Today I thought I would share a little more about about my Meadow Breeze project and some things I discovered and learned about the fusibles I am using.
First, let me show you what I accomplished on Sunday:
I got all the rest of my applique shapes cut out, fused, and stitched on. Again, if you look back at yesterday's post, you can see that I messed up a little on my vines, but I think it turned out okay. My biggest concern is that at the top, my vines ended up higher than they were supposed to, so I had to let one flower run into the outer border. But I think that will be okay. I also have a big white space where the vines didn't cover like they were supposed to at the top, because they are so high up. I guess I could either add more appliqué shapes or--what I thought might be a better solution--save that area for some pretty quilting. I hope you think it looks okay, too.
Now, for what I learned on this project. Remember yesterday how I told you I was having a lot of trouble with thread breakage? I knew it wasn't my thread, because I'm using the same thread throughout this project and I have had no trouble before.
The only thing I changed on this section was I used Steam-a-Seam 2 as my fusible web. Pat Sloan recommends Heat 'n Bond Lite for this project. I have been using the Heat 'n Bond, but when I went to pack up to go to my Friday night sew-in, I couldn't find it. Go figure... So, I grabbed the Steam-a-Seam 2 to use instead. I figured it would be just as good, and I do like how it's sticky so you can stick your appliqué pieces to your fabric, carry it to the ironing board, and everything sticks on till you iron it. I thought this would actually be an advantage when working on this piece, because the vines covered so much area.
As my thread was breaking, I tried a lot of things to deal with it.
- Thought I was sewing too fast maybe. Slowed down. Thread still broke.
- Thought maybe my bobbin case was in wrong. Checked it, cleaned any lint out. Thread still broke.
- Thought maybe there was something wrong with the needle...like maybe a burr in the eye. Put in a new needle. Thread still broke.
This was getting annoying. So, I sewed slow and tried to watch what was happening. Huh? What's that little speck on the needle? Rubbed it with my finger. Sticky. Aha! That's it! The Steam-a-Seam 2 was gumming up my needle, and I think that caused all the thread breakage. So, every several inches, I cleaned my needle with rubbing alcohol. That seemed to help, but what a pain!
I had all my shapes traced (e.g., flowers, leaves, berries) on the Steam-a-Seam 2, but I hadn't had a chance to put it on the appliqué fabric yet. Good thing. I threw it all away, and retraced my shapes on the Heat 'n Bond, which I found as I was doing some pressing and looked on my shelves. There it was, sitting there plain as day. How did I miss that the day before? Geez.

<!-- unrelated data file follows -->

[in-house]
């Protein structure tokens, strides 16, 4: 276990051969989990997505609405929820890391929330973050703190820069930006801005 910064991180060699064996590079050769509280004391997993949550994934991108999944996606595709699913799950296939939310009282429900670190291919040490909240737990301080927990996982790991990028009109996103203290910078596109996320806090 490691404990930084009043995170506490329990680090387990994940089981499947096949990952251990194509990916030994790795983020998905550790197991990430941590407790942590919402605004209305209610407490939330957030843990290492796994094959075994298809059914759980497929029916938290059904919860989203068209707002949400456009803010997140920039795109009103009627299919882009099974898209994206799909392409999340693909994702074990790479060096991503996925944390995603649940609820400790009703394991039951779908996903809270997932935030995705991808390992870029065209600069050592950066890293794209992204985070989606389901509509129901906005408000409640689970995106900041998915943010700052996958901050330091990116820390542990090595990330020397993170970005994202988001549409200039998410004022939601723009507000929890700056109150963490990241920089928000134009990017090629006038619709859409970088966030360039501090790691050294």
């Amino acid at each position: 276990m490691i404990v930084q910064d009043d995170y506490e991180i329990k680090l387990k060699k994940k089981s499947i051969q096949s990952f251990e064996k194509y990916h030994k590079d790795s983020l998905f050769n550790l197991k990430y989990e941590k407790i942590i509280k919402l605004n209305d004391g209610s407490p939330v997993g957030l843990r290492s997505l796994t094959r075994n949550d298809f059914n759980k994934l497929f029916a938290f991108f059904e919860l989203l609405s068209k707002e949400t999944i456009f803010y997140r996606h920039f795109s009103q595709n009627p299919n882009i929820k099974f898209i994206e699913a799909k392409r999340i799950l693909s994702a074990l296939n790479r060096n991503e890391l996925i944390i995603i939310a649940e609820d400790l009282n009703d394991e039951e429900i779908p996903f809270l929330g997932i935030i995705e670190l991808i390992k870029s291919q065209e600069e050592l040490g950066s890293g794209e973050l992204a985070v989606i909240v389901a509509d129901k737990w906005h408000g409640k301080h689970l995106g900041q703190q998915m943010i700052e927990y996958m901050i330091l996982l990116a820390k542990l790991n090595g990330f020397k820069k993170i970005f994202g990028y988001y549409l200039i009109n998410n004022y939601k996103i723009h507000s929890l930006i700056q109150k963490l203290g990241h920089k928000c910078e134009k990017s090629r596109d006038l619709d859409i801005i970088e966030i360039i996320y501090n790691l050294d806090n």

As I applied the shapes with the Heat 'n Bond, I had no thread breakage, except where I had to sew over the vines again. Otherwise, no breakage. So, I think the Steam-a-Seam 2 gummed up my needle too much and caused the thread to break. This might explain why I sometimes have problems with thread breakage on my embroidery machine, with which I use Steam-a-Seam 2 for doing applique. I may have to rethink that in the future. (Still, the sticky nature of the Steam-a-Seam 2 really helps when you're doing appliqué in the hoop.)
So, I'm pretty sold on Heat 'n Bond, at least if I'm going to sew over it. Here are features I like about it:
- It doesn't seem to gum up my needle.
- The paper is nicer to trace on, and the fusible isn't as bumpy on the back. So, it's easier to write on.
- The paper pulls off nicely after fusing.
- The paper stays on while I am cutting out the shapes. (I have trouble with the Steam-a-Seam 2's paper coming off as I'm trying to cut out the shape.)
The only difficulty I have with the Heat 'n Bond is that the bond is pretty light. Sometimes my appliqué pieces fall off before I get it to the sewing machine or as I'm sewing on other shapes. I think I might heat it too much. From my inspection of the fabric, it seems that the glue has melted right into the fabric. Maybe I heat it too long or too hot. I need to play with that a little more to completely figure it out. Have any of you had that problem? Solutions?
Hope this is helpful information to you! I am so happy to have completed this section of the BOM. It was the most labor intensive part so far (and from what I've seen of the upcoming parts as well). Getting past this step has been a real albatross for me. It was holding me up from getting moving on this project. The next few steps aren't that big. I am optimistic that I can get caught up this month if I stay on task with it. That might be hard for me to do. You all know how long my attention span is...
Until next time,